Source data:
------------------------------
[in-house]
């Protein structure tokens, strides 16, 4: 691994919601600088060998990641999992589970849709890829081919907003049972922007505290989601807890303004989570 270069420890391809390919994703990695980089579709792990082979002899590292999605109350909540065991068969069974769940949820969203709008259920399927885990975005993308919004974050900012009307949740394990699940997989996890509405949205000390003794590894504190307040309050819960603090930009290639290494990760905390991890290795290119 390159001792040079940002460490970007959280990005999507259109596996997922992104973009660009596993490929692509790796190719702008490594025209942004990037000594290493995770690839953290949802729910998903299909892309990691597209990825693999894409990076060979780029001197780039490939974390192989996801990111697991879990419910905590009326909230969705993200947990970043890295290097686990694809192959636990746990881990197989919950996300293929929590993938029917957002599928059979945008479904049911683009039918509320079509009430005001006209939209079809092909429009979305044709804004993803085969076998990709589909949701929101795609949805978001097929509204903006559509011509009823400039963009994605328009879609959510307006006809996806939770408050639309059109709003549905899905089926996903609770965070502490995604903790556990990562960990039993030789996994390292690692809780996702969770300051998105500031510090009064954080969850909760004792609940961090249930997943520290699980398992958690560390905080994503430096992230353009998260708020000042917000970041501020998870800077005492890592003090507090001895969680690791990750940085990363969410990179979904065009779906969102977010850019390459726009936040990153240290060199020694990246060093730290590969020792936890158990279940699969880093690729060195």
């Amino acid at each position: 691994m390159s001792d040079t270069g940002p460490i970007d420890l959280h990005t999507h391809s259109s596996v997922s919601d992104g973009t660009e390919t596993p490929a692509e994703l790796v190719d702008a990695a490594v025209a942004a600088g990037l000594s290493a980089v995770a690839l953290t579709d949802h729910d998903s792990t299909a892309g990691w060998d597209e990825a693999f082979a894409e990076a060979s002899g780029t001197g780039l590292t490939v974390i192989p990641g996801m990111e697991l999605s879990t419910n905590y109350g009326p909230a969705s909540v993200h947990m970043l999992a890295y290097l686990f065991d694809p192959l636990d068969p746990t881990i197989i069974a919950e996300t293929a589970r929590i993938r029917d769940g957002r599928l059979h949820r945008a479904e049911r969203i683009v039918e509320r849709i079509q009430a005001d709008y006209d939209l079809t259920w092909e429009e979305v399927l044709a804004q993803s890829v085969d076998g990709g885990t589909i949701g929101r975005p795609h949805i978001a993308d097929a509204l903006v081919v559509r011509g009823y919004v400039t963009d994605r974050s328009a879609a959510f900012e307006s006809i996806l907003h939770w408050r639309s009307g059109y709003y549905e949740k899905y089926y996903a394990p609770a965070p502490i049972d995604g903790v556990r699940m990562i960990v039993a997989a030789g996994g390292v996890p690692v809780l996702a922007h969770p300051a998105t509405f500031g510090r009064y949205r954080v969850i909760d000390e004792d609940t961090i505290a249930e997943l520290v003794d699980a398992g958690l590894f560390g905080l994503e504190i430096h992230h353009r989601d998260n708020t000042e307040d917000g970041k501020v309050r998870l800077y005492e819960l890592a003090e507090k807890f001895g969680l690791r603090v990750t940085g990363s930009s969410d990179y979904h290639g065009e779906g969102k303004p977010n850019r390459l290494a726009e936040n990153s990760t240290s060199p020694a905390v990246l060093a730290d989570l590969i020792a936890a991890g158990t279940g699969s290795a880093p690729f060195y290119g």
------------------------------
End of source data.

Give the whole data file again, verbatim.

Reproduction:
[in-house]
């Protein structure tokens, strides 16, 4: 691994919601600088060998990641999992589970849709890829081919907003049972922007505290989601807890303004989570 270069420890391809390919994703990695980089579709792990082979002899590292999605109350909540065991068969069974769940949820969203709008259920399927885990975005993308919004974050900012009307949740394990699940997989996890509405949205000390003794590894504190307040309050819960603090930009290639290494990760905390991890290795290119 390159001792040079940002460490970007959280990005999507259109596996997922992104973009660009596993490929692509790796190719702008490594025209942004990037000594290493995770690839953290949802729910998903299909892309990691597209990825693999894409990076060979780029001197780039490939974390192989996801990111697991879990419910905590009326909230969705993200947990970043890295290097686990694809192959636990746990881990197989919950996300293929929590993938029917957002599928059979945008479904049911683009039918509320079509009430005001006209939209079809092909429009979305044709804004993803085969076998990709589909949701929101795609949805978001097929509204903006559509011509009823400039963009994605328009879609959510307006006809996806939770408050639309059109709003549905899905089926996903609770965070502490995604903790556990990562960990039993030789996994390292690692809780996702969770300051998105500031510090009064954080969850909760004792609940961090249930997943520290699980398992958690560390905080994503430096992230353009998260708020000042917000970041501020998870800077005492890592003090507090001895969680690791990750940085990363969410990179979904065009779906969102977010850019390459726009936040990153240290060199020694990246060093730290590969020792936890158990279940699969880093690729060195």
């Amino acid at each position: 691994m390159s001792d040079t270069g940002p460490i970007d420890l959280h990005t999507h391809s259109s596996v997922s919601d992104g973009t660009e390919t596993p490929a692509e994703l790796v190719d702008a990695a490594v025209a942004a600088g990037l000594s290493a980089v995770a690839l953290t579709d949802h729910d998903s792990t299909a892309g990691w060998d597209e990825a693999f082979a894409e990076a060979s002899g780029t001197g780039l590292t490939v974390i192989p990641g996801m990111e697991l999605s879990t419910n905590y109350g009326p909230a969705s909540v993200h947990m970043l999992a890295y290097l686990f065991d694809p192959l636990d068969p746990t881990i197989i069974a919950e996300t293929a589970r929590i993938r029917d769940g957002r599928l059979h949820r945008a479904e049911r969203i683009v039918e509320r849709i079509q009430a005001d709008y006209d939209l079809t259920w092909e429009e979305v399927l044709a804004q993803s890829v085969d076998g990709g885990t589909i949701g929101r975005p795609h949805i978001a993308d097929a509204l903006v081919v559509r011509g009823y919004v400039t963009d994605r974050s328009a879609a959510f900012e307006s006809i996806l907003h939770w408050r639309s009307g059109y709003y549905e949740k899905y089926y996903a394990p609770a965070p502490i049972d995604g903790v556990r699940m990562i960990v039993a997989a030789g996994g390292v996890p690692v809780l996702a922007h969770p300051a998105t509405f500031g510090r009064y949205r954080v969850i909760d000390e004792d609940t961090i505290a249930e997943l520290v003794d699980a398992g958690l590894f560390g905080l994503e504190i430096h992230h353009r989601d998260n708020t000042e307040d917000g970041k501020v309050r998870l800077y005492e819960l890592a003090e507090k807890f001895g969680l690791r603090v990750t940085g990363s930009s969410d990179y979904h290639g065009e779906g969102k303004p977010n850019r390459l290494a726009e936040n990153s990760t240290s060199p020694a905390v990246l060093a730290d989570l590969i020792a936890a991890g158990t279940g699969s290795a880093p690729f060195y290119g």